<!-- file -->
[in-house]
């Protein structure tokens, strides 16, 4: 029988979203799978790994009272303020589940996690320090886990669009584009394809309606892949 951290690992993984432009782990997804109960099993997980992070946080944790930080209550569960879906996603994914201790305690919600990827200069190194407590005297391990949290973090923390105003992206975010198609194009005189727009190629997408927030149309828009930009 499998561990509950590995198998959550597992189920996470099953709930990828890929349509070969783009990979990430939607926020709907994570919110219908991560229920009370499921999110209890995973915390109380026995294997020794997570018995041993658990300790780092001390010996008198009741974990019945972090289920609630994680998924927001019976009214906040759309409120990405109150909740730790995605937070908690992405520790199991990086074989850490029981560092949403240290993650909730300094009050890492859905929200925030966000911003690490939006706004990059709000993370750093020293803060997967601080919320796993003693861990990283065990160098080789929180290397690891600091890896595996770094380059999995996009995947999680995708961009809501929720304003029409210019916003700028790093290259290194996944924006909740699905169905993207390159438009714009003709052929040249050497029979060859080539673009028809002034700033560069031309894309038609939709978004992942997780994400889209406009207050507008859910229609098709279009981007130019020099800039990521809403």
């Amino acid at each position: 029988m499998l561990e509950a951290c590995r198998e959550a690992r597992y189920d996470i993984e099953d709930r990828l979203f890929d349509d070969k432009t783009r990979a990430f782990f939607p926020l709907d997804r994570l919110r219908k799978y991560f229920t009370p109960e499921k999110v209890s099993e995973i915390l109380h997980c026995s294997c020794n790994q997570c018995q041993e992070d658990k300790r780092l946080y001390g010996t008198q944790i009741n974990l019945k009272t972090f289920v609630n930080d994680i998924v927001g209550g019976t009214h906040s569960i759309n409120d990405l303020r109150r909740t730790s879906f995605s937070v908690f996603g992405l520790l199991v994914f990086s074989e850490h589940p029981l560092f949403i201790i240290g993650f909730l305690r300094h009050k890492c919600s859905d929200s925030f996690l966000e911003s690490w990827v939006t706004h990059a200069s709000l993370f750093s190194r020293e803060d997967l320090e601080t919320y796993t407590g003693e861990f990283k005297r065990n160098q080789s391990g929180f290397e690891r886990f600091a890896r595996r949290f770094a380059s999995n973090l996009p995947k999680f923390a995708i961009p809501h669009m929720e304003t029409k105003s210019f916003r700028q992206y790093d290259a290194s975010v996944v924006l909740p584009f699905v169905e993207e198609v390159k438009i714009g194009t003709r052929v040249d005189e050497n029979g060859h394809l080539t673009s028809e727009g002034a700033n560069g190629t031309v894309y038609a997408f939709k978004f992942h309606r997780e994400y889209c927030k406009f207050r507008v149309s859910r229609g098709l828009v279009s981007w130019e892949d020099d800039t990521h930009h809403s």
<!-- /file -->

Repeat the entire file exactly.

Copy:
[in-house]
């Protein structure tokens, strides 16, 4: 029988979203799978790994009272303020589940996690320090886990669009584009394809309606892949 951290690992993984432009782990997804109960099993997980992070946080944790930080209550569960879906996603994914201790305690919600990827200069190194407590005297391990949290973090923390105003992206975010198609194009005189727009190629997408927030149309828009930009 499998561990509950590995198998959550597992189920996470099953709930990828890929349509070969783009990979990430939607926020709907994570919110219908991560229920009370499921999110209890995973915390109380026995294997020794997570018995041993658990300790780092001390010996008198009741974990019945972090289920609630994680998924927001019976009214906040759309409120990405109150909740730790995605937070908690992405520790199991990086074989850490029981560092949403240290993650909730300094009050890492859905929200925030966000911003690490939006706004990059709000993370750093020293803060997967601080919320796993003693861990990283065990160098080789929180290397690891600091890896595996770094380059999995996009995947999680995708961009809501929720304003029409210019916003700028790093290259290194996944924006909740699905169905993207390159438009714009003709052929040249050497029979060859080539673009028809002034700033560069031309894309038609939709978004992942997780994400889209406009207050507008859910229609098709279009981007130019020099800039990521809403």
């Amino acid at each position: 029988m499998l561990e509950a951290c590995r198998e959550a690992r597992y189920d996470i993984e099953d709930r990828l979203f890929d349509d070969k432009t783009r990979a990430f782990f939607p926020l709907d997804r994570l919110r219908k799978y991560f229920t009370p109960e499921k999110v209890s099993e995973i915390l109380h997980c026995s294997c020794n790994q997570c018995q041993e992070d658990k300790r780092l946080y001390g010996t008198q944790i009741n974990l019945k009272t972090f289920v609630n930080d994680i998924v927001g209550g019976t009214h906040s569960i759309n409120d990405l303020r109150r909740t730790s879906f995605s937070v908690f996603g992405l520790l199991v994914f990086s074989e850490h589940p029981l560092f949403i201790i240290g993650f909730l305690r300094h009050k890492c919600s859905d929200s925030f996690l966000e911003s690490w990827v939006t706004h990059a200069s709000l993370f750093s190194r020293e803060d997967l320090e601080t919320y796993t407590g003693e861990f990283k005297r065990n160098q080789s391990g929180f290397e690891r886990f600091a890896r595996r949290f770094a380059s999995n973090l996009p995947k999680f923390a995708i961009p809501h669009m929720e304003t029409k105003s210019f916003r700028q992206y790093d290259a290194s975010v996944v924006l909740p584009f699905v169905e993207e198609v390159k438009i714009g194009t003709r052929v040249d005189e050497n029979g060859h394809l080539t673009s028809e727009g002034a700033n560069g190629t031309v894309y038609a997408f939709k978004f992942h309606r997780e994400y889209c927030k406009f207050r507008v149309s859910r229609g098709l828009v279009s981007w130019e892949d020099d800039t990521h930009h809403s």